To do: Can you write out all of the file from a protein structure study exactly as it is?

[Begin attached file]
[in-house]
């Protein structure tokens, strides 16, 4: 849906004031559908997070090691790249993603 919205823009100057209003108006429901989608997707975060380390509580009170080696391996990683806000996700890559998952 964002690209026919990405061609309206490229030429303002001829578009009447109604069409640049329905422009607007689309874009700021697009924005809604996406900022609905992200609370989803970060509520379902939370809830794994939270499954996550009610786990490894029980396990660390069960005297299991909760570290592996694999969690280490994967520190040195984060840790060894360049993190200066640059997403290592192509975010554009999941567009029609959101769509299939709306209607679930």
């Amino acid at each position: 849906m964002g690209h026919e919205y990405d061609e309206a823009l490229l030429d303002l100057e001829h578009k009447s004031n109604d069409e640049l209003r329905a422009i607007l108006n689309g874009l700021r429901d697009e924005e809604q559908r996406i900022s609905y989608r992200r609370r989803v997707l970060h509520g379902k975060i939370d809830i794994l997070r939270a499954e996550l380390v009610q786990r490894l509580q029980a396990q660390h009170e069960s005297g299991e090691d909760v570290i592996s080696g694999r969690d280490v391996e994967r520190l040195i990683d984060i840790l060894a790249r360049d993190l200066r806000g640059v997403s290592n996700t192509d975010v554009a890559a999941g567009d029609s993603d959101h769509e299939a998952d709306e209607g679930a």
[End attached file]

[in-house]
């Protein structure tokens, strides 16, 4: 849906004031559908997070090691790249993603 919205823009100057209003108006429901989608997707975060380390509580009170080696391996990683806000996700890559998952 964002690209026919990405061609309206490229030429303002001829578009009447109604069409640049329905422009607007689309874009700021697009924005809604996406900022609905992200609370989803970060509520379902939370809830794994939270499954996550009610786990490894029980396990660390069960005297299991909760570290592996694999969690280490994967520190040195984060840790060894360049993190200066640059997403290592192509975010554009999941567009029609959101769509299939709306209607679930």
């Amino acid at each position: 849906m964002g690209h026919e919205y990405d061609e309206a823009l490229l030429d303002l100057e001829h578009k009447s004031n109604d069409e640049l209003r329905a422009i607007l108006n689309g874009l700021r429901d697009e924005e809604q559908r996406i900022s609905y989608r992200r609370r989803v997707l970060h509520g379902k975060i939370d809830i794994l997070r939270a499954e996550l380390v009610q786990r490894l509580q029980a396990q660390h009170e069960s005297g299991e090691d909760v570290i592996s080696g694999r969690d280490v391996e994967r520190l040195i990683d984060i840790l060894a790249r360049d993190l200066r806000g640059v997403s290592n996700t192509d975010v554009a890559a999941g567009d029609s993603d959101h769509e299939a998952d709306e209607g679930a």